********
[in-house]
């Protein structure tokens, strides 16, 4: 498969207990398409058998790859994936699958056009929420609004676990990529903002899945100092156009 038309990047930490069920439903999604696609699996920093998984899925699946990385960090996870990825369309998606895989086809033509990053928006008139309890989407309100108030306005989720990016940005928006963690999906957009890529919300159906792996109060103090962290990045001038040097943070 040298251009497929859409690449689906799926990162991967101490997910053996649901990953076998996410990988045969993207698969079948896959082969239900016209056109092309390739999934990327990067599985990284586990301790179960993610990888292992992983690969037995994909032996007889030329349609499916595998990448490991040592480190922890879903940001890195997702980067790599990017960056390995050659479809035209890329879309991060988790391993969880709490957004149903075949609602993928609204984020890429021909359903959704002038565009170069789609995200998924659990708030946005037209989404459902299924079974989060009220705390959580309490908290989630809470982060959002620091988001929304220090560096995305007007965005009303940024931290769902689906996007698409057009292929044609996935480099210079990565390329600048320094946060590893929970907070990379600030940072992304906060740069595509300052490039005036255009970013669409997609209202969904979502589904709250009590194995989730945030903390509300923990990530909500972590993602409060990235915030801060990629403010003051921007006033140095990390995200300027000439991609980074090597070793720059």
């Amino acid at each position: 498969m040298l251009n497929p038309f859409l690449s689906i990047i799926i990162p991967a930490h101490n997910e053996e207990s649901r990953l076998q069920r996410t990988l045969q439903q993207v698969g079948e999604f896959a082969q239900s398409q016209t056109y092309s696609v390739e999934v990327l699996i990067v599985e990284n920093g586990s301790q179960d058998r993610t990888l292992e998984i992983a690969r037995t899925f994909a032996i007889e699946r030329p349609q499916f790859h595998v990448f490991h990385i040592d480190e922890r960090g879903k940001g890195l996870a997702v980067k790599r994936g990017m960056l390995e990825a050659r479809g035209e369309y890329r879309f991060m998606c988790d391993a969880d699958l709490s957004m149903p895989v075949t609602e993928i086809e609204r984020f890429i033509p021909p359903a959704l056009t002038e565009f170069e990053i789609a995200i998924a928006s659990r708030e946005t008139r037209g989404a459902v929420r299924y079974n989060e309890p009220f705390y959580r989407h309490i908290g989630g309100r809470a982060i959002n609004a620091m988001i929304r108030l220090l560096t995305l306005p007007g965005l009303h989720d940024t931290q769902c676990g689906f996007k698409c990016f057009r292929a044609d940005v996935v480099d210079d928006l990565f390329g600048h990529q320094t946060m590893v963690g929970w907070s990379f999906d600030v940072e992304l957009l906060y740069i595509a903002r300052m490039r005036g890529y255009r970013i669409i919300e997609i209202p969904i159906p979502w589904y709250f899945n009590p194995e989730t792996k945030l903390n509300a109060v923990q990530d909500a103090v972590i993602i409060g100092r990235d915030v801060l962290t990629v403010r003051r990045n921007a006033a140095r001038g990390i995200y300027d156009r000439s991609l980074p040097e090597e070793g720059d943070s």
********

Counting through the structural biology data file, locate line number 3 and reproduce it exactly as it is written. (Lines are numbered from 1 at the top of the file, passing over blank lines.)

């Amino acid at each position: 498969m040298l251009n497929p038309f859409l690449s689906i990047i799926i990162p991967a930490h101490n997910e053996e207990s649901r990953l076998q069920r996410t990988l045969q439903q993207v698969g079948e999604f896959a082969q239900s398409q016209t056109y092309s696609v390739e999934v990327l699996i990067v599985e990284n920093g586990s301790q179960d058998r993610t990888l292992e998984i992983a690969r037995t899925f994909a032996i007889e699946r030329p349609q499916f790859h595998v990448f490991h990385i040592d480190e922890r960090g879903k940001g890195l996870a997702v980067k790599r994936g990017m960056l390995e990825a050659r479809g035209e369309y890329r879309f991060m998606c988790d391993a969880d699958l709490s957004m149903p895989v075949t609602e993928i086809e609204r984020f890429i033509p021909p359903a959704l056009t002038e565009f170069e990053i789609a995200i998924a928006s659990r708030e946005t008139r037209g989404a459902v929420r299924y079974n989060e309890p009220f705390y959580r989407h309490i908290g989630g309100r809470a982060i959002n609004a620091m988001i929304r108030l220090l560096t995305l306005p007007g965005l009303h989720d940024t931290q769902c676990g689906f996007k698409c990016f057009r292929a044609d940005v996935v480099d210079d928006l990565f390329g600048h990529q320094t946060m590893v963690g929970w907070s990379f999906d600030v940072e992304l957009l906060y740069i595509a903002r300052m490039r005036g890529y255009r970013i669409i919300e997609i209202p969904i159906p979502w589904y709250f899945n009590p194995e989730t792996k945030l903390n509300a109060v923990q990530d909500a103090v972590i993602i409060g100092r990235d915030v801060l962290t990629v403010r003051r990045n921007a006033a140095r001038g990390i995200y300027d156009r000439s991609l980074p040097e090597e070793g720059d943070s």